Collegium was started in the January of 2012 in the church of St- Imier, his native town in Switzerland. Given the opportunity to a3793106535_2have its distinct voice as a canvas for the recording and production for one week, Baumann with producer/songwriter Louis Jucker (The Ocean, Coilguns, Kunz) and sound engineer Christoph Noth, chose to employ a new conceptual approach of recording with the natural reverberation and throat of the building leading the composing and mixing process. Songs were written and explored only once within the walls of the XIth century church with its touch and voice bringing guidance and rich impressions on the recordings and album. For the recording a selection of acoustic instruments were used: piano, 6 and 12 strings guitars, cello, tuba, percussions, drums, as well as the original organ of the building amongst many other factors brought into the intricate and intently crafted preparation to make full use of the opportunity, imagination at large, and the acoustic beauty of the church itself.

From the very first track The Arch, the qualities which ignited the invention and creativity provide a wind through the ear. A melodic drone of organ offers a persistent enticing engagement with a rasp to its invitation whilst leading the listener unreservedly into the arms of the acoustic caress of guitar. The compelling resonate purr of the formidable instrument subsequently lends its exhaustive breath across the whole length of the track to soundtrack the seductive vocals of Baumann and the continuing creative breeze of guitar. It is an imposing but enthralling sensation, an emotively resonating experience which leaves a rich imprint upon thoughts and senses long.

The following Paper Cuts features, as in two other songs, the distinct voice of Jucker; his expressive earnest tones an acidic pleasure within the elegant acoustically caressing narrative crafted by the guitars for an emotional wash. It is a fascinating incitement soon equalled by Two Lines with Baumann returning to coax the deepest heart out of the piece. Already within three songs the echo of the building is a thrilling canvas for the sounds and songs to reach their emotive pinnacles and in the third song with the entry of the cello, it finds the most powerful declaration yet.

The mesmeric Queen of Rain is one of the major highlights of the album, its warm and refreshing waltz through the ear providing a summer walk in an imaginative aural climate of invention and expression whilst Asylum with Jucker returning to lay his individual vocal temptation, is a passion lined conviction of open emotions. Though not every track sparks the same depth of passion and greed as others, Collegium is an album which allows no moment to be wasted, the wave like flow of songs always impacting and bringing strong persuasion before the ear.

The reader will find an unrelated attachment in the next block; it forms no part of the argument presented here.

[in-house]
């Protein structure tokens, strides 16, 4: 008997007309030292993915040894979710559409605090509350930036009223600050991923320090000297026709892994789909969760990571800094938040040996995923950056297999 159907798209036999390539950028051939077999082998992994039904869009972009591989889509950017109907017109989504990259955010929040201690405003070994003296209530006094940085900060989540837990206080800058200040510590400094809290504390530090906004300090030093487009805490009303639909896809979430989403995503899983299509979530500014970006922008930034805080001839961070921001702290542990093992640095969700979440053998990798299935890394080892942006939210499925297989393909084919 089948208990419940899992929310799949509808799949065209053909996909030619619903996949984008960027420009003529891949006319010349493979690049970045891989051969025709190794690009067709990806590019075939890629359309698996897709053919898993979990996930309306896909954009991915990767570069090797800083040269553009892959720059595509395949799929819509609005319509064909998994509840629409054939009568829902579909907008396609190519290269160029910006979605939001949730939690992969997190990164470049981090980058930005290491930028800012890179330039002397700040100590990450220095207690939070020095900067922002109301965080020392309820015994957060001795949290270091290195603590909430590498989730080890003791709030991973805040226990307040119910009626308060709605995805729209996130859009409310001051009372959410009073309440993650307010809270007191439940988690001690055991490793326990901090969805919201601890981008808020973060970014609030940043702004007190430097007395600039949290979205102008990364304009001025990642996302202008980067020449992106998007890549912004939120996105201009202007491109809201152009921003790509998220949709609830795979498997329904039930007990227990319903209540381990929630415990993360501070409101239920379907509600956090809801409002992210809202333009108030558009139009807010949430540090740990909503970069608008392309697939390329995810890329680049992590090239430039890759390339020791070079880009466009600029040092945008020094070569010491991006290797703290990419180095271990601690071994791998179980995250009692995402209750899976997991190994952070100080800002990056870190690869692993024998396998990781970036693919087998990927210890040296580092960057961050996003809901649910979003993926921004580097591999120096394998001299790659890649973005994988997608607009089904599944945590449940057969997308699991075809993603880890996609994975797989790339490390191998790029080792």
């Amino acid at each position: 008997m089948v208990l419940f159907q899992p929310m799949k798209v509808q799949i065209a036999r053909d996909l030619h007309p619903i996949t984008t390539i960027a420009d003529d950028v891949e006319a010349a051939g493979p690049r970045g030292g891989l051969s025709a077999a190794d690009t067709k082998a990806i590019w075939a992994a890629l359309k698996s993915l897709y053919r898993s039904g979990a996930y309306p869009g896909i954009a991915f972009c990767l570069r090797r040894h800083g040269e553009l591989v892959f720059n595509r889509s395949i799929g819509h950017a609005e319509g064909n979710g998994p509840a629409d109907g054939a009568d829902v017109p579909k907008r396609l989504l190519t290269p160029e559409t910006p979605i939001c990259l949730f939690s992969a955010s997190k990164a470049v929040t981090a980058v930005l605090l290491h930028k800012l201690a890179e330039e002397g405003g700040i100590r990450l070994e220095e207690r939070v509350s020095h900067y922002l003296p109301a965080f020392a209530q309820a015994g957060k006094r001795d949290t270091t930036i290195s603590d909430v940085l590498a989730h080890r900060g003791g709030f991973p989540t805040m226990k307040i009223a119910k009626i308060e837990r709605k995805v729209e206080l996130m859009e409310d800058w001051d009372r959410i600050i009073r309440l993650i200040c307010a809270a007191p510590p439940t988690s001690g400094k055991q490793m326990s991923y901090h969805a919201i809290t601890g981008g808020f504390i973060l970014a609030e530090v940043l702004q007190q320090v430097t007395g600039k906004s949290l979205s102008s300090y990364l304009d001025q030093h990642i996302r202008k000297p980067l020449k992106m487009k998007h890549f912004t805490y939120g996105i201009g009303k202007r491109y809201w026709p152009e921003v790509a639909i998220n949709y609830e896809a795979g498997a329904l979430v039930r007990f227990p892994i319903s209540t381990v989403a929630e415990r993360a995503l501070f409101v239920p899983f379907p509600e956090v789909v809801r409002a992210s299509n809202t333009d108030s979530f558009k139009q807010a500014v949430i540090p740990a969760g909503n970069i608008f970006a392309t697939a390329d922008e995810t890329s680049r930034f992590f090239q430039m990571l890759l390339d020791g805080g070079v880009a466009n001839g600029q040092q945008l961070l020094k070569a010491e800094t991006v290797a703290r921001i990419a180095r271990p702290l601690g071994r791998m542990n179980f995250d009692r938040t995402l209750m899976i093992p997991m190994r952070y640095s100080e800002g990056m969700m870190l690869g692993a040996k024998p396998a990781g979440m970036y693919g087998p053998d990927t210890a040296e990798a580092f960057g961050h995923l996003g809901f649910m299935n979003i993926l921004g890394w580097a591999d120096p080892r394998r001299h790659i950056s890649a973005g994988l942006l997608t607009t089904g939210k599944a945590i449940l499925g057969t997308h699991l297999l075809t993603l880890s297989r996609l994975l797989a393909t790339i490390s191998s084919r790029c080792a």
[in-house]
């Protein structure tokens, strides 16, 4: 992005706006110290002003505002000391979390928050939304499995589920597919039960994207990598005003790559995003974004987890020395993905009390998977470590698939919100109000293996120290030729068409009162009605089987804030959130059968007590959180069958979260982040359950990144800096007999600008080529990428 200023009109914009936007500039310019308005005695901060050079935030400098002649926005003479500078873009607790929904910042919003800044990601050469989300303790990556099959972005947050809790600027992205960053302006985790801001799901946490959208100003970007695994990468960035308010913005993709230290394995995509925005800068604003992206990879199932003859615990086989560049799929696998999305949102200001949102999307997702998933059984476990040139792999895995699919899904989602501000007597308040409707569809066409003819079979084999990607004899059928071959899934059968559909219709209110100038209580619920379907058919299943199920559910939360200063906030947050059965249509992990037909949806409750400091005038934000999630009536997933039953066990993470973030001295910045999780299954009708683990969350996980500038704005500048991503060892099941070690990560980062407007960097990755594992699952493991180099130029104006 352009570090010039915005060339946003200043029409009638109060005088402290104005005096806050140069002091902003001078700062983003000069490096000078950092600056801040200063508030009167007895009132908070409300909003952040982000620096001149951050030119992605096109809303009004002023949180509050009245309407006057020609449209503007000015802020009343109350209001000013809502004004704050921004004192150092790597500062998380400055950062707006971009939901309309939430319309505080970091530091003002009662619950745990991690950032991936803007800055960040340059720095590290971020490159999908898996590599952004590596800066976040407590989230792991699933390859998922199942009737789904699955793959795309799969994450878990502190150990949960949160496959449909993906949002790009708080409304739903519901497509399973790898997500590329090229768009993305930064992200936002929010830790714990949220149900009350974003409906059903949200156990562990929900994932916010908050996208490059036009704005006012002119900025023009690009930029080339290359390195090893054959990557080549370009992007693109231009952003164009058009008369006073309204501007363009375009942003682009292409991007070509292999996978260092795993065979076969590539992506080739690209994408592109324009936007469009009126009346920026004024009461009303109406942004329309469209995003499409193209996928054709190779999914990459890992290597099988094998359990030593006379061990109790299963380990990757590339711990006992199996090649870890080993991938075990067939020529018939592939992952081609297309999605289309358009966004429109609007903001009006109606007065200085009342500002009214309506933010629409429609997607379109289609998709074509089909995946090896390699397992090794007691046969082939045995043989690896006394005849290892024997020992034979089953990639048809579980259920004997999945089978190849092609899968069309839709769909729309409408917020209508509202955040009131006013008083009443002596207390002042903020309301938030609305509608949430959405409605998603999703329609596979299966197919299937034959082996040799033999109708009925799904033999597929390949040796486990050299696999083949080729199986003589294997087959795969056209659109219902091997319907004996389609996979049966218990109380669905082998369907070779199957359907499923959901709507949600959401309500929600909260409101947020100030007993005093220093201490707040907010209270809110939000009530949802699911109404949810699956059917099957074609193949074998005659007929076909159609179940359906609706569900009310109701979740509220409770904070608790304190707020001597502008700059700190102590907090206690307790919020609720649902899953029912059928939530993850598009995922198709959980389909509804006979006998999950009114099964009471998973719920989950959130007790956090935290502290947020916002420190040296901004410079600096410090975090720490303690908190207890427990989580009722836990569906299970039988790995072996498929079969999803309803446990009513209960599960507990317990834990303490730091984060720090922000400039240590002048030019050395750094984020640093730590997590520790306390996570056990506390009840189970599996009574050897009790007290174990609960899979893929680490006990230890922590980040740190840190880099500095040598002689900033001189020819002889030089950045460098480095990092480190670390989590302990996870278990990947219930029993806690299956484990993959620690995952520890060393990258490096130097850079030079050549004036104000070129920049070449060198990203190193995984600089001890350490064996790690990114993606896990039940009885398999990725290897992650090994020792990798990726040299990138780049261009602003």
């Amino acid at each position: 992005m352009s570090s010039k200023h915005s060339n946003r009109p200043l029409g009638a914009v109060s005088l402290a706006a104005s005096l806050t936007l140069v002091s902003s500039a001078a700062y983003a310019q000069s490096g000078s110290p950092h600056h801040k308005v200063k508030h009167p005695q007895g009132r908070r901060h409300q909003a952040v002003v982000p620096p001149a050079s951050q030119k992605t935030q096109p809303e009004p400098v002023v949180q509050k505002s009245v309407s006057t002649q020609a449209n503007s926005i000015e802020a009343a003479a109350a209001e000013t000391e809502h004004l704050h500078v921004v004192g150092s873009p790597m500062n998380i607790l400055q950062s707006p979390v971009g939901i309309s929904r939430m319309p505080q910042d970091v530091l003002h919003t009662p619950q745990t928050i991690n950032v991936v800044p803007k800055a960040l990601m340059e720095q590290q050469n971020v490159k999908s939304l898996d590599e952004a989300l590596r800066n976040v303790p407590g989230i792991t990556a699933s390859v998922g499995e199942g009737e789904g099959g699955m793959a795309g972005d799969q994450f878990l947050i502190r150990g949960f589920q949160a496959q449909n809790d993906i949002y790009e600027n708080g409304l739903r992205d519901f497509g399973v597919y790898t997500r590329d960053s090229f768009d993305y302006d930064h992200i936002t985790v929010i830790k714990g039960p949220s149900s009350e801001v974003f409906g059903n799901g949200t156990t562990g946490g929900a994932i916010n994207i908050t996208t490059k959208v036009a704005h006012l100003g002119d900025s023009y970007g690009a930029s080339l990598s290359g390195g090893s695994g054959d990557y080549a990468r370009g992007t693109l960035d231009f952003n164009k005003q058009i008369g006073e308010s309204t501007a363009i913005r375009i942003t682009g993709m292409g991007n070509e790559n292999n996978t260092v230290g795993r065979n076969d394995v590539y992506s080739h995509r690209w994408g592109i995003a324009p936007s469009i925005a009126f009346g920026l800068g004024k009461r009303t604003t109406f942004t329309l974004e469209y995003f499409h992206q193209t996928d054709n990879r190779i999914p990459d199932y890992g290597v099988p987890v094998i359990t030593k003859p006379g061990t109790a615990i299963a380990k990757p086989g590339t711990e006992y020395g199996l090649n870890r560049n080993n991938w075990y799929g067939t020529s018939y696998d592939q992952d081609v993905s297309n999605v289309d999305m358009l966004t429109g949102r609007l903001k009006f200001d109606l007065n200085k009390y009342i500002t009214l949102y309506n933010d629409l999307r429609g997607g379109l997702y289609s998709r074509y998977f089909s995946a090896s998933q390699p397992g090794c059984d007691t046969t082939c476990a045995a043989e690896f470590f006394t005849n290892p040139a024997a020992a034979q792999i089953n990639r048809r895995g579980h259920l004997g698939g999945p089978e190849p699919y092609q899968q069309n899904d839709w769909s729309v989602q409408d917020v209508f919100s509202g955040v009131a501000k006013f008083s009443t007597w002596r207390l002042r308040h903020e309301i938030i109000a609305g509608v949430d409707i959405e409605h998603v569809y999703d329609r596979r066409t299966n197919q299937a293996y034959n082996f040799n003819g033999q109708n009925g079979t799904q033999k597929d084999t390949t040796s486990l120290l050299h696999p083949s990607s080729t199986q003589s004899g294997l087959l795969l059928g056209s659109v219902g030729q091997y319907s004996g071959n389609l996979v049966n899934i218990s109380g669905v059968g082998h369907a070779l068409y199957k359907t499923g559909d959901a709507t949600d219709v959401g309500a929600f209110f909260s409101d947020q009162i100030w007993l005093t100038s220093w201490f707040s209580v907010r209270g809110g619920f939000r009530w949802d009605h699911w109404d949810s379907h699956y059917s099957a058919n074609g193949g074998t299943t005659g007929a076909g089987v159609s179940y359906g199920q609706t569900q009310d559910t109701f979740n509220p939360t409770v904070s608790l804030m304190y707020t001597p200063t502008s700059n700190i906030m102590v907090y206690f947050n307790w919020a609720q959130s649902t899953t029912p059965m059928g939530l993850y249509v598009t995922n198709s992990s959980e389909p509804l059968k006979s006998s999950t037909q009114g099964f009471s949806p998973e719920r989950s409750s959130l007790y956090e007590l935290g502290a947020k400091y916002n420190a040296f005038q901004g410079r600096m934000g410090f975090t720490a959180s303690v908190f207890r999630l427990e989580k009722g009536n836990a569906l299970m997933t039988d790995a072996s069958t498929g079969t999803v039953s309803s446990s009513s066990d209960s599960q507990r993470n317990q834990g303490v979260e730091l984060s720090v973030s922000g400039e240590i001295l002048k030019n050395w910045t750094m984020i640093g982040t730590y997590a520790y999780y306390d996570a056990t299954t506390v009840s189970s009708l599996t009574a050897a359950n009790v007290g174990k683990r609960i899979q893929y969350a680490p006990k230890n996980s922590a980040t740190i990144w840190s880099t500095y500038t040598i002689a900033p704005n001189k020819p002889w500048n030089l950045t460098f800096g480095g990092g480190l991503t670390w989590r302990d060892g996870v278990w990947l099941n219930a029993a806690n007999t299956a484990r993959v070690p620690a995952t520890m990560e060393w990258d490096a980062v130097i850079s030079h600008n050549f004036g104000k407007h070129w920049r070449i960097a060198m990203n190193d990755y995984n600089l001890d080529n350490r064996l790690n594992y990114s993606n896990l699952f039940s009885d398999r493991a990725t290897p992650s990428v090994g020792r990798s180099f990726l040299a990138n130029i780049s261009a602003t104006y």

Across the likes of Good Friends, the equally haunting and entrancing Nocturne, and the warmly alluring Summerbreeze, the album continues to impress and invite stronger emotion, the tail end of the release its most enriching, whilst closing song Dive uses the building framing its ingenuity, as another instrument of descriptive colour and emotional testament most strongly on the Hummus Records  released album.

Also bringing in to the collective the abilities and invention of two Swiss designers, Gaspard de la Montagne (Spitzhorn) and Jerôme Burgener (Structo) for the album artwork, and Swiss plastic artist Carlo Clopath for photography, The Fawn is a project which is compelling, an imagination of folk pop, to simplify its stance, which deserves to have the chance to bring its undoubted impact before every emotive heart.


Nathan Baumann : Vocals, Guitars, Organ, Piano

Louis Jucker : Vocals, Guitars, Cello, Organ, Percussions, Production

Luc Hess : Drums, Percussions

Bertrand Vorpe : Guitars

Philippe Krüttli : Tuba

Pascal Lopinat : Noises and Loops

Christoph Noth: Recording, Mixing and Mastering

Gaspard de la Montagne and Jerome Burgener : Artwork

Carlo Clopath : Photographs


RingMaster 17/05/2013